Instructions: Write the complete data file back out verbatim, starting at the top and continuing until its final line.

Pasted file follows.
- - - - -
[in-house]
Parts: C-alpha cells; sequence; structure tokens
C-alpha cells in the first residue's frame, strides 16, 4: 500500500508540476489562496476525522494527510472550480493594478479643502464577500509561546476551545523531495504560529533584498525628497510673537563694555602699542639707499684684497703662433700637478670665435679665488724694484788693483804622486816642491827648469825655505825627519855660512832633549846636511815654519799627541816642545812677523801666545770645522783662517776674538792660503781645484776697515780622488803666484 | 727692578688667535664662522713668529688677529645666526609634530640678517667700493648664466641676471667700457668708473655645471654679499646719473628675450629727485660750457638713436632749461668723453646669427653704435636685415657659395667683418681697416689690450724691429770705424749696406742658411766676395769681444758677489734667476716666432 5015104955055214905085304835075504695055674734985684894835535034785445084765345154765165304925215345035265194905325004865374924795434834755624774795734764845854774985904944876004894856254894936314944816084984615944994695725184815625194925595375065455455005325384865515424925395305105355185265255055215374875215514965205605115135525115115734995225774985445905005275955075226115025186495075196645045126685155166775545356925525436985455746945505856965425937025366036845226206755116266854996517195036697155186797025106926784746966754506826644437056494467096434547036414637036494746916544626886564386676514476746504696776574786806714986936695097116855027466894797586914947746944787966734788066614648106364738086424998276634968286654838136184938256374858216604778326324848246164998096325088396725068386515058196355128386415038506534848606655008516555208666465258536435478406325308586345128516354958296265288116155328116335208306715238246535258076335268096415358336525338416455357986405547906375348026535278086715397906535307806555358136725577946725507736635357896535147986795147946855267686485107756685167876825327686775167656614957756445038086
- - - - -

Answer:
[in-house]
Parts: C-alpha cells; sequence; structure tokens
C-alpha cells in the first residue's frame, strides 16, 4: 500500500508540476489562496476525522494527510472550480493594478479643502464577500509561546476551545523531495504560529533584498525628497510673537563694555602699542639707499684684497703662433700637478670665435679665488724694484788693483804622486816642491827648469825655505825627519855660512832633549846636511815654519799627541816642545812677523801666545770645522783662517776674538792660503781645484776697515780622488803666484 | 727692578688667535664662522713668529688677529645666526609634530640678517667700493648664466641676471667700457668708473655645471654679499646719473628675450629727485660750457638713436632749461668723453646669427653704435636685415657659395667683418681697416689690450724691429770705424749696406742658411766676395769681444758677489734667476716666432 5015104955055214905085304835075504695055674734985684894835535034785445084765345154765165304925215345035265194905325004865374924795434834755624774795734764845854774985904944876004894856254894936314944816084984615944994695725184815625194925595375065455455005325384865515424925395305105355185265255055215374875215514965205605115135525115115734995225774985445905005275955075226115025186495075196645045126685155166775545356925525436985455746945505856965425937025366036845226206755116266854996517195036697155186797025106926784746966754506826644437056494467096434547036414637036494746916544626886564386676514476746504696776574786806714986936695097116855027466894797586914947746944787966734788066614648106364738086424998276634968286654838136184938256374858216604778326324848246164998096325088396725068386515058196355128386415038506534848606655008516555208666465258536435478406325308586345128516354958296265288116155328116335208306715238246535258076335268096415358336525338416455357986405547906375348026535278086715397906535307806555358136725577946725507736635357896535147986795147946855267686485107756685167876825327686775167656614957756445038086